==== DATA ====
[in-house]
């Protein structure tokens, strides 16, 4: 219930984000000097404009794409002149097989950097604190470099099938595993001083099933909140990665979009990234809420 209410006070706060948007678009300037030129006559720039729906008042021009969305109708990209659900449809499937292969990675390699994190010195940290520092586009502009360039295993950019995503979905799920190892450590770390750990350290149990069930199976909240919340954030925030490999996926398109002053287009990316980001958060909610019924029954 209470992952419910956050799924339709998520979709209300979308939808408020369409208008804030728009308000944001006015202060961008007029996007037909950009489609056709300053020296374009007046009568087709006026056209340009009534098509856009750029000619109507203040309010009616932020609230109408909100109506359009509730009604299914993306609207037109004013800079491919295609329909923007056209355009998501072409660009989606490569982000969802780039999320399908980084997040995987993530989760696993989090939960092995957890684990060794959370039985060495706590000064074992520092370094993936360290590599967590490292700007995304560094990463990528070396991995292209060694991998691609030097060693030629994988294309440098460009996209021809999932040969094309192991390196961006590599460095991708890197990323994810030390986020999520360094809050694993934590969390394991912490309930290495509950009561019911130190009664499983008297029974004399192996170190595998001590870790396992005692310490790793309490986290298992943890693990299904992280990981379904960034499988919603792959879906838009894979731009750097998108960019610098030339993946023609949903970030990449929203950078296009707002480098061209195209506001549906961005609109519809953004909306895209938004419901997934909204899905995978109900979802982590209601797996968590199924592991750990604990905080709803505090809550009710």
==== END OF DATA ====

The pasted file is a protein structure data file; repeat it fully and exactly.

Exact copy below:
[in-house]
């Protein structure tokens, strides 16, 4: 219930984000000097404009794409002149097989950097604190470099099938595993001083099933909140990665979009990234809420 209410006070706060948007678009300037030129006559720039729906008042021009969305109708990209659900449809499937292969990675390699994190010195940290520092586009502009360039295993950019995503979905799920190892450590770390750990350290149990069930199976909240919340954030925030490999996926398109002053287009990316980001958060909610019924029954 209470992952419910956050799924339709998520979709209300979308939808408020369409208008804030728009308000944001006015202060961008007029996007037909950009489609056709300053020296374009007046009568087709006026056209340009009534098509856009750029000619109507203040309010009616932020609230109408909100109506359009509730009604299914993306609207037109004013800079491919295609329909923007056209355009998501072409660009989606490569982000969802780039999320399908980084997040995987993530989760696993989090939960092995957890684990060794959370039985060495706590000064074992520092370094993936360290590599967590490292700007995304560094990463990528070396991995292209060694991998691609030097060693030629994988294309440098460009996209021809999932040969094309192991390196961006590599460095991708890197990323994810030390986020999520360094809050694993934590969390394991912490309930290495509950009561019911130190009664499983008297029974004399192996170190595998001590870790396992005692310490790793309490986290298992943890693990299904992280990981379904960034499988919603792959879906838009894979731009750097998108960019610098030339993946023609949903970030990449929203950078296009707002480098061209195209506001549906961005609109519809953004909306895209938004419901997934909204899905995978109900979802982590209601797996968590199924592991750990604990905080709803505090809550009710």